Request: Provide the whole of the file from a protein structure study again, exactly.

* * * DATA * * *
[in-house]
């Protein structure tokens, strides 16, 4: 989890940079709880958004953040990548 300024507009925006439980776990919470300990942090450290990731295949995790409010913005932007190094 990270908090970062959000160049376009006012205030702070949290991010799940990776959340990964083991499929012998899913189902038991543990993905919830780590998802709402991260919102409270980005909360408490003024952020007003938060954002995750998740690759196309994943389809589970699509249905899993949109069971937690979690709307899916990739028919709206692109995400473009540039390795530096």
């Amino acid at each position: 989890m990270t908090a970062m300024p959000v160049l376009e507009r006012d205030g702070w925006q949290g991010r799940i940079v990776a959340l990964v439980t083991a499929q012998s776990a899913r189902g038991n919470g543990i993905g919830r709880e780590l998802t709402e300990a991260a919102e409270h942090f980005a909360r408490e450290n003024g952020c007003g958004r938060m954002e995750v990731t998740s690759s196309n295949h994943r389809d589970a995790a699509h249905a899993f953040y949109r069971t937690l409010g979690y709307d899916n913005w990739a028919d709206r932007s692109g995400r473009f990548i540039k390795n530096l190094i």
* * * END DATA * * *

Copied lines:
[in-house]
């Protein structure tokens, strides 16, 4: 989890940079709880958004953040990548 300024507009925006439980776990919470300990942090450290990731295949995790409010913005932007190094 990270908090970062959000160049376009006012205030702070949290991010799940990776959340990964083991499929012998899913189902038991543990993905919830780590998802709402991260919102409270980005909360408490003024952020007003938060954002995750998740690759196309994943389809589970699509249905899993949109069971937690979690709307899916990739028919709206692109995400473009540039390795530096």
């Amino acid at each position: 989890m990270t908090a970062m300024p959000v160049l376009e507009r006012d205030g702070w925006q949290g991010r799940i940079v990776a959340l990964v439980t083991a499929q012998s776990a899913r189902g038991n919470g543990i993905g919830r709880e780590l998802t709402e300990a991260a919102e409270h942090f980005a909360r408490e450290n003024g952020c007003g958004r938060m954002e995750v990731t998740s690759s196309n295949h994943r389809d589970a995790a699509h249905a899993f953040y949109r069971t937690l409010g979690y709307d899916n913005w990739a028919d709206r932007s692109g995400r473009f990548i540039k390795n530096l190094i």